Letter Refutes Claim of Water System 'Regionalization'

As we've reported, the Sheridan Area Water Supply Joint Powers Board and the city of Sheridan are discussing the possibility of the city assuming ownership of the rural water system. The SAWS board attorney raised questions about the proposal in a letter made public at the board's meeting last month. Sheridan Media reporter Pat Blair has details.


The attorney for the Sheridan Area Water Supply, which provides drinking water to the county's rural residents, says the proposed consolidation of the county rural water system under ownership of the city of Sheridan could disenfranchise the people that the rural system currently serves. Sheridan Area Water Supply, also known as SAWS, owns the rural water system, but the city operates and maintains the system.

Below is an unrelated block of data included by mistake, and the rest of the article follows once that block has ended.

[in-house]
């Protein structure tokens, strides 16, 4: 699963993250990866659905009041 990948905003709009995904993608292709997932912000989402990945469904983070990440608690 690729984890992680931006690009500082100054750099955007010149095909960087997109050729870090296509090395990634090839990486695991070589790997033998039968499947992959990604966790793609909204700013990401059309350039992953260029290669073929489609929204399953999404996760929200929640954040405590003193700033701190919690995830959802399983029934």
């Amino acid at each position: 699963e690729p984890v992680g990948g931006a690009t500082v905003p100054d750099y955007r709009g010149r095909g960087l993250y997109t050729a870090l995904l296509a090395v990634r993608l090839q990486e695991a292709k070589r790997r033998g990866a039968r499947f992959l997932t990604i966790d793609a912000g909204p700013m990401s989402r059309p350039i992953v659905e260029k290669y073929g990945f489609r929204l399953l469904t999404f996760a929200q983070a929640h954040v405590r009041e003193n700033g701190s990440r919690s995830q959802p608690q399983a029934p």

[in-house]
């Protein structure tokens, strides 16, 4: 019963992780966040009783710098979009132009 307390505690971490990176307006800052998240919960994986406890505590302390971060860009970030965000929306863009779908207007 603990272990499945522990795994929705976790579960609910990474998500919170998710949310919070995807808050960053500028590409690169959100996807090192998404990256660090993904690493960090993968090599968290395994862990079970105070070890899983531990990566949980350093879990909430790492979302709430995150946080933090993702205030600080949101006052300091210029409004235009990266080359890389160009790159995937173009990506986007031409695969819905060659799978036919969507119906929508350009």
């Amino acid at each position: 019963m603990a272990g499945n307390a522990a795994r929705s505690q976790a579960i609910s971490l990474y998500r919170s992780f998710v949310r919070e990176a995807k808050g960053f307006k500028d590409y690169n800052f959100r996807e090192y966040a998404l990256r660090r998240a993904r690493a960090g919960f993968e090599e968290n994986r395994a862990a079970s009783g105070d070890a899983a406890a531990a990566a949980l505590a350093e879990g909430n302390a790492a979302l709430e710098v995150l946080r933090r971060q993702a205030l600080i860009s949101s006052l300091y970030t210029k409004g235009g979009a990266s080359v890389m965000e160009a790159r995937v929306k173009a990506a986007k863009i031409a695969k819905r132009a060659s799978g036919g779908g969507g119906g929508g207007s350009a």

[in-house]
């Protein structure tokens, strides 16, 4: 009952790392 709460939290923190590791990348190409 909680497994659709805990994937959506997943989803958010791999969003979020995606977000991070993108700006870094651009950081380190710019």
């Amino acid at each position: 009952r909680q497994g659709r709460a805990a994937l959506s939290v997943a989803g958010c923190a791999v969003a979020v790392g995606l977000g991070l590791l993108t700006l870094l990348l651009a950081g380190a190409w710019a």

Now, SAWS and Sheridan city officials are considering whether the city should assume ownership of the rural water system as a cost-cutting measure. The proposed change has been characterized as a way to “regionalize” the city and rural water systems.

But SAWS attorney Tony Wendtland, in a letter that he read to the SAWS board last month, says the measure wouldn't be “regionalized.” Instead, the move would consolidate both systems into a single system controlled by the city, with the city “agreeing” to sell water from the consolidated city system to rural customers.

The current SAWS board consists of three county commissioners, who are elected by all county voters, and three Sheridan city council members. The letter notes that a consolidated system would be controlled by a city council, with no political representation for water customers who live outside the city. Sheridan Media will have more information from the letter in future reports.

SheridanWyoming.com

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